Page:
Thursday, June 26, 2014

Instrumentum Laboris

Today the Holy See has published the Instrumentum Laboris for the 3rd Extraordinary Assembly of the Synod of Bishops, which will meet in Rome in October on the theme "The Pastoral Challenges to the Family in the Context of Evangelization." As its title suggests, the Instrumentum Laboris is a "working document," which reflects the results of last fall and winter's world-wide consultation process. While consultation with the world's bishops and others is not unusual in these situations, the very public character of the questions asked and way in which many bishops and religious superiors solicited input from their constituencies made this an extremely extensive - and hopefully fruitful - consultation process.

The 2014 synod will be an "extraordinary: one, which means participation will be limited largely to the leaders of national episcopal conferences. According to the Instrumentum Laboris, it will "throughly examine and analyze the information, testimonies and recommendations received fromt eh particular Churches." The 2015 synod will be an "ordinary" one, which means participation will be broader, including elected representatives from each Bishops' Conference. Its mandate will be to "reflect further on the points discussed so as to formulate appropriate pastoral guidelines." so, whatever outcomes we may expect from this synodal process, there will be no attempt at some sort of "quick fix," but rather a deliberative assessment of the empirical situation and a discernment of possible pastoral applications.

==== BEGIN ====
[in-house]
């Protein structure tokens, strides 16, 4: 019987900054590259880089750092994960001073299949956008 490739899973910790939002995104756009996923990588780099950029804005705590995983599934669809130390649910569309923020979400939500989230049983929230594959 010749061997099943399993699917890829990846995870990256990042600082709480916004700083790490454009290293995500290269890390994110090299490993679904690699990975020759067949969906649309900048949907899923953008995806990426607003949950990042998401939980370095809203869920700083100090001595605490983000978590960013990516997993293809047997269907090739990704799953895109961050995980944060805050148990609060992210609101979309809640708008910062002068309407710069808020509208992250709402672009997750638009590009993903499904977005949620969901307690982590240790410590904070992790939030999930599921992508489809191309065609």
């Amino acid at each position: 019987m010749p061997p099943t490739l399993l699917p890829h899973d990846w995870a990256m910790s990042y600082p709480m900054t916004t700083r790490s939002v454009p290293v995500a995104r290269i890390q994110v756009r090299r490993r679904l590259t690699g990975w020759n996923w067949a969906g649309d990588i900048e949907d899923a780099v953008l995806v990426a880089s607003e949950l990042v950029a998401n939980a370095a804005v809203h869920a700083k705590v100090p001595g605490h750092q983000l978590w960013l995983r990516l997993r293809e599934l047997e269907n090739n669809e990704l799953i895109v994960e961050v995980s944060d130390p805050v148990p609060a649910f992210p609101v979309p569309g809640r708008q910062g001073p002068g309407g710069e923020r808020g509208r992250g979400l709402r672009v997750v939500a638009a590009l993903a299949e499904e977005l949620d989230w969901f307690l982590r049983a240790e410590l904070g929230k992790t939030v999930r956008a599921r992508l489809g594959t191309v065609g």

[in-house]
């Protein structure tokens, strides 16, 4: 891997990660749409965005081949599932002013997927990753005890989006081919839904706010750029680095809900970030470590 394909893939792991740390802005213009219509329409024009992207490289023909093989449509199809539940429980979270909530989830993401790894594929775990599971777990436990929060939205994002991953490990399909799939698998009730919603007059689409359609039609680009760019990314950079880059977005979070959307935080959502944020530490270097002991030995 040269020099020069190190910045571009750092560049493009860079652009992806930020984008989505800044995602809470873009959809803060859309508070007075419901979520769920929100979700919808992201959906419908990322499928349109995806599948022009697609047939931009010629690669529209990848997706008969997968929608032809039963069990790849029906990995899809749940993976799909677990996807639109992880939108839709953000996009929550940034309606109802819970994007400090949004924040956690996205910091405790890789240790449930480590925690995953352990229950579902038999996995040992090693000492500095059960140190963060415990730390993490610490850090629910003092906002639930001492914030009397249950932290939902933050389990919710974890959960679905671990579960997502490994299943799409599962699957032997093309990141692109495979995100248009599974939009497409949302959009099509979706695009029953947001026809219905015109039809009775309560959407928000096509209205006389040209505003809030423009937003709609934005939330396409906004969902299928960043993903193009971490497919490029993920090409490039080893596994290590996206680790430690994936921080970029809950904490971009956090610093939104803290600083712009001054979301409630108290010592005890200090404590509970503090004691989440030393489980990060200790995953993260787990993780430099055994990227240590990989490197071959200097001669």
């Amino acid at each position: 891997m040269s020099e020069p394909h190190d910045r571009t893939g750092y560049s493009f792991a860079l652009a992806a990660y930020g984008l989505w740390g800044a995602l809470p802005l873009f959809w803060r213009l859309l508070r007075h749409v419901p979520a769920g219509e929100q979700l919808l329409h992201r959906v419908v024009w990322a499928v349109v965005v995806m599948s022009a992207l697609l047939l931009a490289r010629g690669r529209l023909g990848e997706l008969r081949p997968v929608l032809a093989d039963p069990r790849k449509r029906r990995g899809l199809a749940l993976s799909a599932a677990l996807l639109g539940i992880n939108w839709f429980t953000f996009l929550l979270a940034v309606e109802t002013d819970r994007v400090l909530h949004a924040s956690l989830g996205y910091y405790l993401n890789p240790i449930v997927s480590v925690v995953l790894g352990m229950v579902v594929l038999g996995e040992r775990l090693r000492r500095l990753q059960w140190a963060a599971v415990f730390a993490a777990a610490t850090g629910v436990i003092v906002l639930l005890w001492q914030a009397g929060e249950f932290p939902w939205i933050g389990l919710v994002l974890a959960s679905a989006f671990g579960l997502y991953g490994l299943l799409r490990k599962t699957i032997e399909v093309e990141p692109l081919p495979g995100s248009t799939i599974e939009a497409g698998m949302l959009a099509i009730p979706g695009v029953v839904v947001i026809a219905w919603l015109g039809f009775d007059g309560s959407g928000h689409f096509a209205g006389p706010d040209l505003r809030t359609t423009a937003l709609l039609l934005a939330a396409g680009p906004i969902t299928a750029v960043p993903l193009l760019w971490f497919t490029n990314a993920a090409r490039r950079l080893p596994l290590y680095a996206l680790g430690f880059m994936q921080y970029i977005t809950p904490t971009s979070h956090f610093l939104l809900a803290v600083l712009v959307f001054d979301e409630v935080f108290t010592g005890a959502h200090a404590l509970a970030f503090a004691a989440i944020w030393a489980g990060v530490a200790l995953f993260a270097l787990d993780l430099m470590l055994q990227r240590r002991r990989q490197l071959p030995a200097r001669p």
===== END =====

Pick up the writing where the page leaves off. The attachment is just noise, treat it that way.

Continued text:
The document consists of a Preface and 159 paragraphs concluding with a prayer to the Holy Family. It is divided into three parts: a report on the faithful's "knowledge and acceptance" of the Church's teachings on marriage and family, a look at "various challenges and actual situations" for families today, and the particular topics of "openness to life" and parents' responsibilities in bringing up their children.

Unless one has been living in a very particular kind of bubble, no one will be surprised to read that the teachings of the Church nowadays often meet with widespread incomprehension and non-acceptance. Reasons for this are many and various, and again anyone familiar with the trajectory of Church history for the past 50 years will find little surprising in this section. Perhaps the most intriguing observation is the "want of an authentic Christian experience, namely, an encounter with Christ on a personal and communal level, for which no doctrinal presentation, no matter how accurate, can substitute. In this regard, some responses poitn to the insufficiency fo a pastoral activity which is concerned only with dispensing the sacraments without a truly engaging Christian experience" (15).

Also unsurprising is the recognition that natural law - so central to the Church's tradition on this topics - has become "highly problematic, if not completely incomprehensible." As I recall, I used a similar phrase myself in my response to the questionnaire. The document recognizes the problem, but it remains unclear whether an effective solution still exists. Given their importance of natural law in the Catholic moral tradition and its unique ability to articulate universal moral principles that ought to be accessible to all regardless of religion, I think this question deserves a very high priority.